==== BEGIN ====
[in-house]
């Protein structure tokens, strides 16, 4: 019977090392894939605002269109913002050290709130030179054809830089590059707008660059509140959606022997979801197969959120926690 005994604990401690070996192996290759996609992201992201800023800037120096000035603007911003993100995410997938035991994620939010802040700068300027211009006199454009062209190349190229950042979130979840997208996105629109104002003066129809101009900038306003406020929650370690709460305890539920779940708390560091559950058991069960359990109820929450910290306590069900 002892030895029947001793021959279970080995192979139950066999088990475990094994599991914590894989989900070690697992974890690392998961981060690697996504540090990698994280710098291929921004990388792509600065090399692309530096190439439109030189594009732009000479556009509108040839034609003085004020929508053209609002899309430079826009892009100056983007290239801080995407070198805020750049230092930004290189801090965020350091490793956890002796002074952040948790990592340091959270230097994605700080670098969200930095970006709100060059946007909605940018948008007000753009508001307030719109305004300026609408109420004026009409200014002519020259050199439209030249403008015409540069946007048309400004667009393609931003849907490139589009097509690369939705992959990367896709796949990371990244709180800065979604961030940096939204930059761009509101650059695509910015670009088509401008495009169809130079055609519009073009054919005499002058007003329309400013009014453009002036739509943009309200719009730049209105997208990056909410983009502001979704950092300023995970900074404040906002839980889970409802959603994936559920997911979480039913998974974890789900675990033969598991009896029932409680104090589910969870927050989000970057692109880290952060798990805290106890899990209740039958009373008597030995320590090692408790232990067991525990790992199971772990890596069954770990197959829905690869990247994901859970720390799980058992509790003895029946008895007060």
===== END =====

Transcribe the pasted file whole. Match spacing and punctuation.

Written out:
[in-house]
């Protein structure tokens, strides 16, 4: 019977090392894939605002269109913002050290709130030179054809830089590059707008660059509140959606022997979801197969959120926690 005994604990401690070996192996290759996609992201992201800023800037120096000035603007911003993100995410997938035991994620939010802040700068300027211009006199454009062209190349190229950042979130979840997208996105629109104002003066129809101009900038306003406020929650370690709460305890539920779940708390560091559950058991069960359990109820929450910290306590069900 002892030895029947001793021959279970080995192979139950066999088990475990094994599991914590894989989900070690697992974890690392998961981060690697996504540090990698994280710098291929921004990388792509600065090399692309530096190439439109030189594009732009000479556009509108040839034609003085004020929508053209609002899309430079826009892009100056983007290239801080995407070198805020750049230092930004290189801090965020350091490793956890002796002074952040948790990592340091959270230097994605700080670098969200930095970006709100060059946007909605940018948008007000753009508001307030719109305004300026609408109420004026009409200014002519020259050199439209030249403008015409540069946007048309400004667009393609931003849907490139589009097509690369939705992959990367896709796949990371990244709180800065979604961030940096939204930059761009509101650059695509910015670009088509401008495009169809130079055609519009073009054919005499002058007003329309400013009014453009002036739509943009309200719009730049209105997208990056909410983009502001979704950092300023995970900074404040906002839980889970409802959603994936559920997911979480039913998974974890789900675990033969598991009896029932409680104090589910969870927050989000970057692109880290952060798990805290106890899990209740039958009373008597030995320590090692408790232990067991525990790992199971772990890596069954770990197959829905690869990247994901859970720390799980058992509790003895029946008895007060």